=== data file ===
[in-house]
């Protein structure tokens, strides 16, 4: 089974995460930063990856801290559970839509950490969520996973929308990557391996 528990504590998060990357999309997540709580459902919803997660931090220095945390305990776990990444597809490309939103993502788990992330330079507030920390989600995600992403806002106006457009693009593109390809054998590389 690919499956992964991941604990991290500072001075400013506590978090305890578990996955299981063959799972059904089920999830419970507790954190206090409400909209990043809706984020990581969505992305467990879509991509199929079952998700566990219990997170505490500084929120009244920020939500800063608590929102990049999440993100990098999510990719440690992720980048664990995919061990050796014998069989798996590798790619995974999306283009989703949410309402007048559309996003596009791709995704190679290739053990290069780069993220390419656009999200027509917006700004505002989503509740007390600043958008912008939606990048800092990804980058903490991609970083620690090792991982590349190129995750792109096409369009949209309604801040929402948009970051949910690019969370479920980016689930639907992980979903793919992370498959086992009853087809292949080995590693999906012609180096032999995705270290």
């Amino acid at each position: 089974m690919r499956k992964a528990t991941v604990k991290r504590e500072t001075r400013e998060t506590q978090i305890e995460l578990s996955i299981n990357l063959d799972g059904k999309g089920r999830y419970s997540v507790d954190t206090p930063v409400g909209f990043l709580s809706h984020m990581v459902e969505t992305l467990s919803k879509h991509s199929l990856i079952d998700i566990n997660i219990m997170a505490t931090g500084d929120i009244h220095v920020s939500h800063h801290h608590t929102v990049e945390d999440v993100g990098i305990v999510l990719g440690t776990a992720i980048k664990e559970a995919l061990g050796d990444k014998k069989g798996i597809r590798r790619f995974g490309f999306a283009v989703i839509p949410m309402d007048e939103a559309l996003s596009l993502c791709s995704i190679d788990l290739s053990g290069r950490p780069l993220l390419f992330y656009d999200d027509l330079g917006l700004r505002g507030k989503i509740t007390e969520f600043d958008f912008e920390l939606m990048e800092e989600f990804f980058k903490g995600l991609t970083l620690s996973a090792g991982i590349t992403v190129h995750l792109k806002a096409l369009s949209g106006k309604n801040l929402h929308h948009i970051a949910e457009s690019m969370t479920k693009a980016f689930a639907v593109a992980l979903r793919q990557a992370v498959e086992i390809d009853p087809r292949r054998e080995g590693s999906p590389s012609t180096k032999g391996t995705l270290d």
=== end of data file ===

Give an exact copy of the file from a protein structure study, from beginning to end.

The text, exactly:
[in-house]
């Protein structure tokens, strides 16, 4: 089974995460930063990856801290559970839509950490969520996973929308990557391996 528990504590998060990357999309997540709580459902919803997660931090220095945390305990776990990444597809490309939103993502788990992330330079507030920390989600995600992403806002106006457009693009593109390809054998590389 690919499956992964991941604990991290500072001075400013506590978090305890578990996955299981063959799972059904089920999830419970507790954190206090409400909209990043809706984020990581969505992305467990879509991509199929079952998700566990219990997170505490500084929120009244920020939500800063608590929102990049999440993100990098999510990719440690992720980048664990995919061990050796014998069989798996590798790619995974999306283009989703949410309402007048559309996003596009791709995704190679290739053990290069780069993220390419656009999200027509917006700004505002989503509740007390600043958008912008939606990048800092990804980058903490991609970083620690090792991982590349190129995750792109096409369009949209309604801040929402948009970051949910690019969370479920980016689930639907992980979903793919992370498959086992009853087809292949080995590693999906012609180096032999995705270290």
């Amino acid at each position: 089974m690919r499956k992964a528990t991941v604990k991290r504590e500072t001075r400013e998060t506590q978090i305890e995460l578990s996955i299981n990357l063959d799972g059904k999309g089920r999830y419970s997540v507790d954190t206090p930063v409400g909209f990043l709580s809706h984020m990581v459902e969505t992305l467990s919803k879509h991509s199929l990856i079952d998700i566990n997660i219990m997170a505490t931090g500084d929120i009244h220095v920020s939500h800063h801290h608590t929102v990049e945390d999440v993100g990098i305990v999510l990719g440690t776990a992720i980048k664990e559970a995919l061990g050796d990444k014998k069989g798996i597809r590798r790619f995974g490309f999306a283009v989703i839509p949410m309402d007048e939103a559309l996003s596009l993502c791709s995704i190679d788990l290739s053990g290069r950490p780069l993220l390419f992330y656009d999200d027509l330079g917006l700004r505002g507030k989503i509740t007390e969520f600043d958008f912008e920390l939606m990048e800092e989600f990804f980058k903490g995600l991609t970083l620690s996973a090792g991982i590349t992403v190129h995750l792109k806002a096409l369009s949209g106006k309604n801040l929402h929308h948009i970051a949910e457009s690019m969370t479920k693009a980016f689930a639907v593109a992980l979903r793919q990557a992370v498959e086992i390809d009853p087809r292949r054998e080995g590693s999906p590389s012609t180096k032999g391996t995705l270290d």